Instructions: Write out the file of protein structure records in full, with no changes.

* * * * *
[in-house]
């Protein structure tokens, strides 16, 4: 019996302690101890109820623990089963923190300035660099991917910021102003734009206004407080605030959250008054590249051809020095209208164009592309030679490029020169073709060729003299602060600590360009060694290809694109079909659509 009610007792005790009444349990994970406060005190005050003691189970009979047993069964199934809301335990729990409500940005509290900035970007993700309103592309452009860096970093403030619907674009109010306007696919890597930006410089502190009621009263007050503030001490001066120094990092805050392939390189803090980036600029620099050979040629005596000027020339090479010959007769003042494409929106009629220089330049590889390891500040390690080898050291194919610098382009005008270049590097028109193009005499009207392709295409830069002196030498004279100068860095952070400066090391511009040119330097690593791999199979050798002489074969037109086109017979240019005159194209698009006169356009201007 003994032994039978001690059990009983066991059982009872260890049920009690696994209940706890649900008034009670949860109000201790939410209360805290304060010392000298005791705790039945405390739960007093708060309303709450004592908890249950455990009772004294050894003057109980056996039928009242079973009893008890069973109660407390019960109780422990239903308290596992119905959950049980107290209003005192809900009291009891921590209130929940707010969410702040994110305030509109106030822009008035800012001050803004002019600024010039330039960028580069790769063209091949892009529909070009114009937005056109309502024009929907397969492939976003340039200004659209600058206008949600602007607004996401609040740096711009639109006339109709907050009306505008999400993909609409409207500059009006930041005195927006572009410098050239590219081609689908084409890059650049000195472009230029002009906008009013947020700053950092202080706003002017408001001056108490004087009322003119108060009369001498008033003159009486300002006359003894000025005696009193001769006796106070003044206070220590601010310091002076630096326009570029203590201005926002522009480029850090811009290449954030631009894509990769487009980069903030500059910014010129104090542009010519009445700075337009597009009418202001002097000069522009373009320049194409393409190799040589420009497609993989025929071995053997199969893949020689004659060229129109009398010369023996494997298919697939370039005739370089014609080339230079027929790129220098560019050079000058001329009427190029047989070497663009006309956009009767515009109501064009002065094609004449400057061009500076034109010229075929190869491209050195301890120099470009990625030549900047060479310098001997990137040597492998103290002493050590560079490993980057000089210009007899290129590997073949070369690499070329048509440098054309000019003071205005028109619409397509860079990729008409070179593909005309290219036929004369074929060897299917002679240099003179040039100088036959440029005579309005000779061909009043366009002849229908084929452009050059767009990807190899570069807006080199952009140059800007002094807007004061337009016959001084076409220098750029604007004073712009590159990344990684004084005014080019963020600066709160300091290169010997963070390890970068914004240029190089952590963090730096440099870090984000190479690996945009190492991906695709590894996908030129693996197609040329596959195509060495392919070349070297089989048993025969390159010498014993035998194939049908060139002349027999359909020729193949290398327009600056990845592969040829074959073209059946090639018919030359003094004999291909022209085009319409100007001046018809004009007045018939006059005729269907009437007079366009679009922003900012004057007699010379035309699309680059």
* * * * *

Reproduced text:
[in-house]
């Protein structure tokens, strides 16, 4: 019996302690101890109820623990089963923190300035660099991917910021102003734009206004407080605030959250008054590249051809020095209208164009592309030679490029020169073709060729003299602060600590360009060694290809694109079909659509 009610007792005790009444349990994970406060005190005050003691189970009979047993069964199934809301335990729990409500940005509290900035970007993700309103592309452009860096970093403030619907674009109010306007696919890597930006410089502190009621009263007050503030001490001066120094990092805050392939390189803090980036600029620099050979040629005596000027020339090479010959007769003042494409929106009629220089330049590889390891500040390690080898050291194919610098382009005008270049590097028109193009005499009207392709295409830069002196030498004279100068860095952070400066090391511009040119330097690593791999199979050798002489074969037109086109017979240019005159194209698009006169356009201007 003994032994039978001690059990009983066991059982009872260890049920009690696994209940706890649900008034009670949860109000201790939410209360805290304060010392000298005791705790039945405390739960007093708060309303709450004592908890249950455990009772004294050894003057109980056996039928009242079973009893008890069973109660407390019960109780422990239903308290596992119905959950049980107290209003005192809900009291009891921590209130929940707010969410702040994110305030509109106030822009008035800012001050803004002019600024010039330039960028580069790769063209091949892009529909070009114009937005056109309502024009929907397969492939976003340039200004659209600058206008949600602007607004996401609040740096711009639109006339109709907050009306505008999400993909609409409207500059009006930041005195927006572009410098050239590219081609689908084409890059650049000195472009230029002009906008009013947020700053950092202080706003002017408001001056108490004087009322003119108060009369001498008033003159009486300002006359003894000025005696009193001769006796106070003044206070220590601010310091002076630096326009570029203590201005926002522009480029850090811009290449954030631009894509990769487009980069903030500059910014010129104090542009010519009445700075337009597009009418202001002097000069522009373009320049194409393409190799040589420009497609993989025929071995053997199969893949020689004659060229129109009398010369023996494997298919697939370039005739370089014609080339230079027929790129220098560019050079000058001329009427190029047989070497663009006309956009009767515009109501064009002065094609004449400057061009500076034109010229075929190869491209050195301890120099470009990625030549900047060479310098001997990137040597492998103290002493050590560079490993980057000089210009007899290129590997073949070369690499070329048509440098054309000019003071205005028109619409397509860079990729008409070179593909005309290219036929004369074929060897299917002679240099003179040039100088036959440029005579309005000779061909009043366009002849229908084929452009050059767009990807190899570069807006080199952009140059800007002094807007004061337009016959001084076409220098750029604007004073712009590159990344990684004084005014080019963020600066709160300091290169010997963070390890970068914004240029190089952590963090730096440099870090984000190479690996945009190492991906695709590894996908030129693996197609040329596959195509060495392919070349070297089989048993025969390159010498014993035998194939049908060139002349027999359909020729193949290398327009600056990845592969040829074959073209059946090639018919030359003094004999291909022209085009319409100007001046018809004009007045018939006059005729269907009437007079366009679009922003900012004057007699010379035309699309680059």